Double Up is one of Thompson’s typical hostile communities, where the army disguises themselves as a marching band and then knocks out strangers with sliding horns. The Doubles capture Randy, Kabumpo, and Jinnicky, locking the boy in the dungeon and trapping the elephant in a log enclosure. The Jinn uses his blue incense to put the Doubles to sleep, allowing his party to escape. And in Sissajig, Two City is a place where the people generally do everything in pairs, wear two hats each, and have doors with two knockers and gardens with two gates. The rulers, the Duchess Guess Sue and the Duke Me Too, apparently do not have twins, but they do each wear two crowns. The Duchess also has a double chin and wears her hair in a double pompadour.


Finally, there’s Twinlet-Town in Frank Joslyn Baum’s Laughing Dragon, part of the area of the Quadling Country ruled by Princess Cozytoes. It’s inhabited by sentient flowers that are all double, and think single people are incomplete.

Unlike the inhabitants of the other double communities, however, the flowers are friendly to strangers. The town is famous for its double pools made of children’s tears, and it is governed by the Perfumed Council.

There’s a guest room in the double castle that’s made to accommodate humans, particularly the Princess when she visits.

Posted in Characters, L. Frank Baum, Oz, Oz Authors, Places, Ruth Plumly Thompson | Tagged , , , , , , , , , , , , , , , , , , , , , , | Leave a comment

A Troll in Chicago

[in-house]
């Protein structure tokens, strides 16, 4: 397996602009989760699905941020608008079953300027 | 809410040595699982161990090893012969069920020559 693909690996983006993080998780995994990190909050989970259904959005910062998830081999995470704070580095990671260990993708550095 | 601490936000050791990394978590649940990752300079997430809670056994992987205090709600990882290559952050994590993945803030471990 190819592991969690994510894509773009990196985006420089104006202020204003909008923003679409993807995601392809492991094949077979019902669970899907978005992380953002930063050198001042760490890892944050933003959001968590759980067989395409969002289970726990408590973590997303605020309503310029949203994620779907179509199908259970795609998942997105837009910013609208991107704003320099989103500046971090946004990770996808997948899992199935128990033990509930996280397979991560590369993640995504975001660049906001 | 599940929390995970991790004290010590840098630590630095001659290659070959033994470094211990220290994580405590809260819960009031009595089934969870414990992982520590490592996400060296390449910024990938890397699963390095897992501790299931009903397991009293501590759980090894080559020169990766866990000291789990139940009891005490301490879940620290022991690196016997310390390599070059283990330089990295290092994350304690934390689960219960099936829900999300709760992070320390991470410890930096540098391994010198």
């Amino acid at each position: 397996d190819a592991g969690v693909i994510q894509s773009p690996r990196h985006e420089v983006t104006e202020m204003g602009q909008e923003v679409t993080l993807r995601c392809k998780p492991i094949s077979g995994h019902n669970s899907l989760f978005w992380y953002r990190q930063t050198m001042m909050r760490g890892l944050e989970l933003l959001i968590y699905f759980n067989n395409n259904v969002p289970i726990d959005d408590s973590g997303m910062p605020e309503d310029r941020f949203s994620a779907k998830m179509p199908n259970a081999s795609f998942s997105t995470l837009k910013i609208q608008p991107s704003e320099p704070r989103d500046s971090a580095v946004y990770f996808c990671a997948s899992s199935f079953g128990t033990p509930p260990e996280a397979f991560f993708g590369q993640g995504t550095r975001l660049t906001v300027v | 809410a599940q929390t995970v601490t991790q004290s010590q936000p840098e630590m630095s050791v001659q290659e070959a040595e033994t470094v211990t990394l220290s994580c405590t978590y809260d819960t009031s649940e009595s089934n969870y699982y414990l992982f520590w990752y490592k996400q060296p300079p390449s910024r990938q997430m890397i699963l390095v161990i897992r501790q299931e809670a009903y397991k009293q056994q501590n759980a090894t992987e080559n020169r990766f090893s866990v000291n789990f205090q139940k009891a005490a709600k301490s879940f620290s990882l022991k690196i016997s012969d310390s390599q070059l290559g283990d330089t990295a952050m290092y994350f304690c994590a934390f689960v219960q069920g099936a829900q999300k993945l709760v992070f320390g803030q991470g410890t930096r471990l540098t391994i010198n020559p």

The Boy Who Lost Fairyland, by Catherynne M. Valente – This is the fourth book in the Fairyland series, and the first to focus on a new protagonist, although the old one does appear. The story involves the concept of changelings, in which a fairy child is exchanged for a human one. Here, the changeling in question is a troll named Hawthorn, who is torn away from his life to a mundane human existence in Chicago, with no memory of his previous home. Eventually he manages to return to Fairyland in the company of his best friend Tamburlaine, who is also a changeling, a wooden Fetch. Along with Hawthorn’s stuffed wombat and Tamburlaine’s live gramophone, they meet up with September and her friends, as well as King Charlie Crunchcrab, a walrus shoemaker, and the boy for whom Hawthorn was exchanged. The ending has a dodo egg restoring certain things, resulting in the human boy returning to Chicago, but there’s still quite a bit of mystery involved that the sequel will hopefully clear up. As usual, Fairyland is a fun place to visit, sort of a mix of multiple established fantasy lands with plenty of new ideas, full of puns and eccentric characters. What really struck me in this book, however, was Valente’s description of Hawthorn growing up in the mundane world, and his parents dealing with his being different from the other kids. She writes, “Thomas [Hawthorn’s human identity] did not have any clear idea what Normal meant, except that it was something Gwendolyn and Nicholas were, and Mysterious Unnamed Other Children also were, and possibly Grocers and Teachers and Street Sweepers as well, but that Thomas was not.” I’ve certainly had the experience of feeling I don’t fit in and not being sure why, although in my case I don’t THINK it’s because I’m a changeling.